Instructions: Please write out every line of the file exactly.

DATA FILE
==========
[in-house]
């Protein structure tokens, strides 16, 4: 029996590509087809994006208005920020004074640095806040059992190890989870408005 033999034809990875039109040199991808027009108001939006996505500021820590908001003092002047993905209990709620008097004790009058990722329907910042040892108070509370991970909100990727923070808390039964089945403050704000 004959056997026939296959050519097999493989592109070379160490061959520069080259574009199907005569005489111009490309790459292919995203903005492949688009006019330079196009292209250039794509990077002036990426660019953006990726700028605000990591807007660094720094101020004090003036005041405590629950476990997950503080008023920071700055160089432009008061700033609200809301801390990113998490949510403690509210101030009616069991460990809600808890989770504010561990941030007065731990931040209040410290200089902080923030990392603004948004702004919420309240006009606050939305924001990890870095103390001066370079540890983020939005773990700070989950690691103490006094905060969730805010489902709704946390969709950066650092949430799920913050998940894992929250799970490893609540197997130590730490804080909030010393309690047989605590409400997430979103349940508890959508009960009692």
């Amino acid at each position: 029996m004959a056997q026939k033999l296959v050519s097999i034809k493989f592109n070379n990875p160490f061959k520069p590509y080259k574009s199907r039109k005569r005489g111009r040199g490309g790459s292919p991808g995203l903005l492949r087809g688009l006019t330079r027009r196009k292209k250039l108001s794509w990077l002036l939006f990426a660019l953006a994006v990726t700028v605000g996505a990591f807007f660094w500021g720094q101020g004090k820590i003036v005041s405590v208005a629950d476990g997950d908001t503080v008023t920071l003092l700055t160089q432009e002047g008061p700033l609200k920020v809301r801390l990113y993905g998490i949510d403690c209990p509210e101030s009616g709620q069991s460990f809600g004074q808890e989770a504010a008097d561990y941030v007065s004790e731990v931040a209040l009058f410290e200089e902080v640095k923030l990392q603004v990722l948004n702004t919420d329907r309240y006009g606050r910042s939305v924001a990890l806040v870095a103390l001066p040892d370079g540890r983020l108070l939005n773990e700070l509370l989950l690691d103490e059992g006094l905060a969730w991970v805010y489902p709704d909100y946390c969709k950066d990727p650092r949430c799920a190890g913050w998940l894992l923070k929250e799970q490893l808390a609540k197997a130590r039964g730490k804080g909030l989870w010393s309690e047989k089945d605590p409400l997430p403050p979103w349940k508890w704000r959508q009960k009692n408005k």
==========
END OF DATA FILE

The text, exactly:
[in-house]
């Protein structure tokens, strides 16, 4: 029996590509087809994006208005920020004074640095806040059992190890989870408005 033999034809990875039109040199991808027009108001939006996505500021820590908001003092002047993905209990709620008097004790009058990722329907910042040892108070509370991970909100990727923070808390039964089945403050704000 004959056997026939296959050519097999493989592109070379160490061959520069080259574009199907005569005489111009490309790459292919995203903005492949688009006019330079196009292209250039794509990077002036990426660019953006990726700028605000990591807007660094720094101020004090003036005041405590629950476990997950503080008023920071700055160089432009008061700033609200809301801390990113998490949510403690509210101030009616069991460990809600808890989770504010561990941030007065731990931040209040410290200089902080923030990392603004948004702004919420309240006009606050939305924001990890870095103390001066370079540890983020939005773990700070989950690691103490006094905060969730805010489902709704946390969709950066650092949430799920913050998940894992929250799970490893609540197997130590730490804080909030010393309690047989605590409400997430979103349940508890959508009960009692």
């Amino acid at each position: 029996m004959a056997q026939k033999l296959v050519s097999i034809k493989f592109n070379n990875p160490f061959k520069p590509y080259k574009s199907r039109k005569r005489g111009r040199g490309g790459s292919p991808g995203l903005l492949r087809g688009l006019t330079r027009r196009k292209k250039l108001s794509w990077l002036l939006f990426a660019l953006a994006v990726t700028v605000g996505a990591f807007f660094w500021g720094q101020g004090k820590i003036v005041s405590v208005a629950d476990g997950d908001t503080v008023t920071l003092l700055t160089q432009e002047g008061p700033l609200k920020v809301r801390l990113y993905g998490i949510d403690c209990p509210e101030s009616g709620q069991s460990f809600g004074q808890e989770a504010a008097d561990y941030v007065s004790e731990v931040a209040l009058f410290e200089e902080v640095k923030l990392q603004v990722l948004n702004t919420d329907r309240y006009g606050r910042s939305v924001a990890l806040v870095a103390l001066p040892d370079g540890r983020l108070l939005n773990e700070l509370l989950l690691d103490e059992g006094l905060a969730w991970v805010y489902p709704d909100y946390c969709k950066d990727p650092r949430c799920a190890g913050w998940l894992l923070k929250e799970q490893l808390a609540k197997a130590r039964g730490k804080g909030l989870w010393s309690e047989k089945d605590p409400l997430p403050p979103w349940k508890w704000r959508q009960k009692n408005k």